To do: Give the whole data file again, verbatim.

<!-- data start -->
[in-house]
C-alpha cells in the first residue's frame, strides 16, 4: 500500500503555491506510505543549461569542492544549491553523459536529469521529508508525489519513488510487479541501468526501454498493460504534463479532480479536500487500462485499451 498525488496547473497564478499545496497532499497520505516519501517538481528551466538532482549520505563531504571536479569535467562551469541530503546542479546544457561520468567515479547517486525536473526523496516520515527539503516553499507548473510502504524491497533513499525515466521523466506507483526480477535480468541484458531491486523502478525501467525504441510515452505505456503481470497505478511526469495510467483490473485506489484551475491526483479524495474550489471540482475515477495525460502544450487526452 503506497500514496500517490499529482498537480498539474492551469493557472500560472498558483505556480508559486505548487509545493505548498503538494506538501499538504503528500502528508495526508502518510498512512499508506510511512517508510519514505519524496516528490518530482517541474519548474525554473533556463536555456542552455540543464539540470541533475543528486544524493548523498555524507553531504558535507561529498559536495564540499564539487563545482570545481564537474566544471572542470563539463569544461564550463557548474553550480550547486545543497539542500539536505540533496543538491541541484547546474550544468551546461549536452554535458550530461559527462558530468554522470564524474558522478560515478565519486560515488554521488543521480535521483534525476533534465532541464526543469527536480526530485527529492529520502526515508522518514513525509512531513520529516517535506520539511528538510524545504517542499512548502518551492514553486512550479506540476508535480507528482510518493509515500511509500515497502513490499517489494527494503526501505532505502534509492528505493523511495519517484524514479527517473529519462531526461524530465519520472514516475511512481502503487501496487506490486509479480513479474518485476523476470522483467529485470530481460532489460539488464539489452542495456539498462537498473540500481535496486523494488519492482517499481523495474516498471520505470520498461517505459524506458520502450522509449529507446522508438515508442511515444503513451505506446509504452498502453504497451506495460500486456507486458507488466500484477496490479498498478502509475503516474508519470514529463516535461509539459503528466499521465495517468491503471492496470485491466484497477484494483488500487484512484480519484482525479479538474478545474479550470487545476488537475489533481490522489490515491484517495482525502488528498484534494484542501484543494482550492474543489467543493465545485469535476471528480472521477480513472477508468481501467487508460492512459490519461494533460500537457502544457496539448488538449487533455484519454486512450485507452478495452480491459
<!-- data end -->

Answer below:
[in-house]
C-alpha cells in the first residue's frame, strides 16, 4: 500500500503555491506510505543549461569542492544549491553523459536529469521529508508525489519513488510487479541501468526501454498493460504534463479532480479536500487500462485499451 498525488496547473497564478499545496497532499497520505516519501517538481528551466538532482549520505563531504571536479569535467562551469541530503546542479546544457561520468567515479547517486525536473526523496516520515527539503516553499507548473510502504524491497533513499525515466521523466506507483526480477535480468541484458531491486523502478525501467525504441510515452505505456503481470497505478511526469495510467483490473485506489484551475491526483479524495474550489471540482475515477495525460502544450487526452 503506497500514496500517490499529482498537480498539474492551469493557472500560472498558483505556480508559486505548487509545493505548498503538494506538501499538504503528500502528508495526508502518510498512512499508506510511512517508510519514505519524496516528490518530482517541474519548474525554473533556463536555456542552455540543464539540470541533475543528486544524493548523498555524507553531504558535507561529498559536495564540499564539487563545482570545481564537474566544471572542470563539463569544461564550463557548474553550480550547486545543497539542500539536505540533496543538491541541484547546474550544468551546461549536452554535458550530461559527462558530468554522470564524474558522478560515478565519486560515488554521488543521480535521483534525476533534465532541464526543469527536480526530485527529492529520502526515508522518514513525509512531513520529516517535506520539511528538510524545504517542499512548502518551492514553486512550479506540476508535480507528482510518493509515500511509500515497502513490499517489494527494503526501505532505502534509492528505493523511495519517484524514479527517473529519462531526461524530465519520472514516475511512481502503487501496487506490486509479480513479474518485476523476470522483467529485470530481460532489460539488464539489452542495456539498462537498473540500481535496486523494488519492482517499481523495474516498471520505470520498461517505459524506458520502450522509449529507446522508438515508442511515444503513451505506446509504452498502453504497451506495460500486456507486458507488466500484477496490479498498478502509475503516474508519470514529463516535461509539459503528466499521465495517468491503471492496470485491466484497477484494483488500487484512484480519484482525479479538474478545474479550470487545476488537475489533481490522489490515491484517495482525502488528498484534494484542501484543494482550492474543489467543493465545485469535476471528480472521477480513472477508468481501467487508460492512459490519461494533460500537457502544457496539448488538449487533455484519454486512450485507452478495452480491459